Engineering Computing News
Engineering Computing Resources
May 22, 2023
SambaNova Systems, provider of domain-specific, pre-trained foundation models to underpin generative artificial intelligence, and Lawrence Livermore National Laboratory (LLNL), report that they’re scaling up collaboration to bring SambaNova spatial data flow accelerator into LLNL’s Computing Center. This solution upgrades LLNL’s cognitive simulation program by improving the speed and accuracy of scientific research.
LLNL is a federal research institution that leverages high-performance computing (HPC) across its research. The institution has studied how deep neural network hardware architectures can accelerate traditional physics-based simulations as part of the National Nuclear Security Administration’s (NNSA’s) Advanced Simulation and Computing program.
Computer modeling and experimentation are said to be essential to scientific research. Models simulate natural phenomena and experiments. However, they face two fundamental challenges. First, even the most complex models do not achieve sufficient fidelity to simulate reality. Second, modern experiments regularly generate overwhelming amounts of data. To address these issues, LLNL researchers are working on cognitive simulation (CogSim), leveraging the SambaNova systems to improve the fidelity of models as well as to manage volumes of data.
“Multiphysics simulation is complex,” says Brian Van Essen, computer scientist at LLNL and Informatics Group Lead. “Our inertial confinement fusion (ICF) experiments generate huge volumes of data. Yet, connecting the underlying physics to the experimental data is an extremely difficult scientific challenge. AI techniques hold the key to teaching existing models to better mirror experimental models and to create an improved feedback loop between the experiments and models. The SambaNova system helps us create these cognitive simulations.”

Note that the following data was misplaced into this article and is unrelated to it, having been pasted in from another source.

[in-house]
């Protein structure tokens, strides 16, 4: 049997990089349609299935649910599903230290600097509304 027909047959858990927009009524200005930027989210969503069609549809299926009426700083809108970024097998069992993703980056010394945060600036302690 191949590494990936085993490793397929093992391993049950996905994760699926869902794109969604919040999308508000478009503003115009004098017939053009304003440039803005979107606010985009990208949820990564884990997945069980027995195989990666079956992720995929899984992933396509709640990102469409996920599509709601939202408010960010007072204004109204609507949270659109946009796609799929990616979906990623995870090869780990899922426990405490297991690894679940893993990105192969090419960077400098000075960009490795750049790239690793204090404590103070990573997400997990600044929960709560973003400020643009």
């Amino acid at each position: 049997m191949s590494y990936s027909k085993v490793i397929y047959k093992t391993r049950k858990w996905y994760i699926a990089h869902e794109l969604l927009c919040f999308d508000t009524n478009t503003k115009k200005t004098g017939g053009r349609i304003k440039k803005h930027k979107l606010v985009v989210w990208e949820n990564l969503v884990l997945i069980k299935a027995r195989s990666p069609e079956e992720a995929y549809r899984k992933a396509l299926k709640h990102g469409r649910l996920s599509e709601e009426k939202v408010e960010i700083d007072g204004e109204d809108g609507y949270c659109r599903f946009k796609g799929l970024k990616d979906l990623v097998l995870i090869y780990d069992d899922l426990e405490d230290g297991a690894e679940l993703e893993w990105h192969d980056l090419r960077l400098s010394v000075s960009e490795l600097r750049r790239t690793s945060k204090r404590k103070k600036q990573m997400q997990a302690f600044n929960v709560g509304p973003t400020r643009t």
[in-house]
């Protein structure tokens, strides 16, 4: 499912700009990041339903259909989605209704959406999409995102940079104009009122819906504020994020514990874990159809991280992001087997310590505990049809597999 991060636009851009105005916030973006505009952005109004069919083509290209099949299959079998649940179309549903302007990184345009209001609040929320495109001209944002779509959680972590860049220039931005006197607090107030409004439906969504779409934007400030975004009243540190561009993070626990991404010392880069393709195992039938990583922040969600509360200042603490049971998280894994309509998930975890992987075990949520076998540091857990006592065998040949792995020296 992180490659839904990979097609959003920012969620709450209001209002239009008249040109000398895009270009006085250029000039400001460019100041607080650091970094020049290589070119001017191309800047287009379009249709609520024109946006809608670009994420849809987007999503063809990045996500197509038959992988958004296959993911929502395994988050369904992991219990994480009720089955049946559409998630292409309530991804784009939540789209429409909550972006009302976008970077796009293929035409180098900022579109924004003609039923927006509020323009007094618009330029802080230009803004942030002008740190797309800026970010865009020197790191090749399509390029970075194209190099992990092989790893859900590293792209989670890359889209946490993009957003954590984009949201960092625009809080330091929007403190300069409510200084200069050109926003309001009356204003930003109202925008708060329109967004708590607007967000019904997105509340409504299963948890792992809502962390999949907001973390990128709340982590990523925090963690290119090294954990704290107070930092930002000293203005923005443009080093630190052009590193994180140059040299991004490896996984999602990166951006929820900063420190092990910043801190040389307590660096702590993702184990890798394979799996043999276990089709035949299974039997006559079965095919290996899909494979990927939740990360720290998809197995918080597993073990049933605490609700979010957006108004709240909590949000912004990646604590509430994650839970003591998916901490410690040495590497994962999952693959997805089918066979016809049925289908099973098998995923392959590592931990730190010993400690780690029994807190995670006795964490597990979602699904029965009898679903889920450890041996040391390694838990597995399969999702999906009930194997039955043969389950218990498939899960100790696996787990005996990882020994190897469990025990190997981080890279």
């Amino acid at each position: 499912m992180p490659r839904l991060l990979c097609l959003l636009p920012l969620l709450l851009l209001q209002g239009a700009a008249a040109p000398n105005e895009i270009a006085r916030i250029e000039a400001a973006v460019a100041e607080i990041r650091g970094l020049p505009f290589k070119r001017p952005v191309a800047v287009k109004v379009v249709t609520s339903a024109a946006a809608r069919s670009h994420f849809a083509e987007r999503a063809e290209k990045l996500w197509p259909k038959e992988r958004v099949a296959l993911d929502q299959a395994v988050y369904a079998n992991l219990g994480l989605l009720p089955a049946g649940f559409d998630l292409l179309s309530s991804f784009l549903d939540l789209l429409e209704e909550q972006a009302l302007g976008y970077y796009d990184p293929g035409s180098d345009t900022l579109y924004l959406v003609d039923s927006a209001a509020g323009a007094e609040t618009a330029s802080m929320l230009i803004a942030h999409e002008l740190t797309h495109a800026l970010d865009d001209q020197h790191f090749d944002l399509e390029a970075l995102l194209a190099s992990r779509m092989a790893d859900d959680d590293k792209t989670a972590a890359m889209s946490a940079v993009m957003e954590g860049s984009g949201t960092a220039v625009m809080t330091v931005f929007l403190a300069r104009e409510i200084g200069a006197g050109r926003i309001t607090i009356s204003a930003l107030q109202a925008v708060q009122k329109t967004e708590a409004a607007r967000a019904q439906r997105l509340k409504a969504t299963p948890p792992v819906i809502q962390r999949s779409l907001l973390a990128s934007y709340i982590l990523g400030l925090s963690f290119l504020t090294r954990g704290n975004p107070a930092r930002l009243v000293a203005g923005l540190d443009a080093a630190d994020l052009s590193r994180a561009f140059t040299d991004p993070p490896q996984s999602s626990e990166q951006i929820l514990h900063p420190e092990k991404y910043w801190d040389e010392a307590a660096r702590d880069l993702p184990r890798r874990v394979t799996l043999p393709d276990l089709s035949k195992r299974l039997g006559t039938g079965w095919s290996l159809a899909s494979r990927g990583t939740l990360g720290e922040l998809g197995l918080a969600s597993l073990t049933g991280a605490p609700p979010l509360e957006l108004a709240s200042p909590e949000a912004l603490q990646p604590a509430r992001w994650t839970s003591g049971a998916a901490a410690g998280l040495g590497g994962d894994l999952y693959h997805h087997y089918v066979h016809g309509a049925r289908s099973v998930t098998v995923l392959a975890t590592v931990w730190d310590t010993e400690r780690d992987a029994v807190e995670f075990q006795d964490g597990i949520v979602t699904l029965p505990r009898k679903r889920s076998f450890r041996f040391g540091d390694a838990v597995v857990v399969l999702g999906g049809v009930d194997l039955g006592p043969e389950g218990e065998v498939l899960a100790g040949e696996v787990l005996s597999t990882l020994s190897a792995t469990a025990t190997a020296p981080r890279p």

LLNL has been working with SambaNova since 2020. The collaboration started as a proof-of-concept and evolved to creating prototypes of the final solution together. The first stage of the collaboration involved tight integration of SambaNova DataScale hardware input directly into the Corona supercomputing cluster.
This integration first enabled the use of AI calculations to improve overall speed, performance and productivity. It created a heterogeneous system architecture that integrates SambaNova’s system into the existing supercomputing cluster to support efficient CogSim. The next stage allows the heterogeneous system to be less tightly integrated with the supercomputing clusters. This design supports a wider selection of workloads, allowing LLNL to use a wider range of traditional resources, a more generalized solution that expands the possible use cases.
“We are looking to leverage AI to improve speed, energy use, and data motion,” says Bronis R. de Supinski, chief technical officer for Livermore Computing (LC), which operates LLNL’s Computing Center. “SambaNova has a different architecture than CPU or GPU-based systems, which we are leveraging to create an enhanced approach for CogSim that leverages a heterogeneous system combining the SambaNova DataScale with our supercomputing clusters.”
“Scientific discoveries rely on speed, accuracy and collaboration. We’ve built an incredible partnership to solve complex scientific issues—together,” says Rodrigo Liang, CEO of SambaNova Systems. “We’re excited to leverage SambaNova’s agility, power and flexibility to fulfill Lawrence Livermore National Laboratory’s mission of science in the national interest.”
By leveraging SambaNova’s architecture, LLNL’s need to address critical use cases in the scientific community demonstrates the opportunity and need to have a full stack AI solution.
Sources: Press materials received from the company and additional information gleaned from the company’s website.
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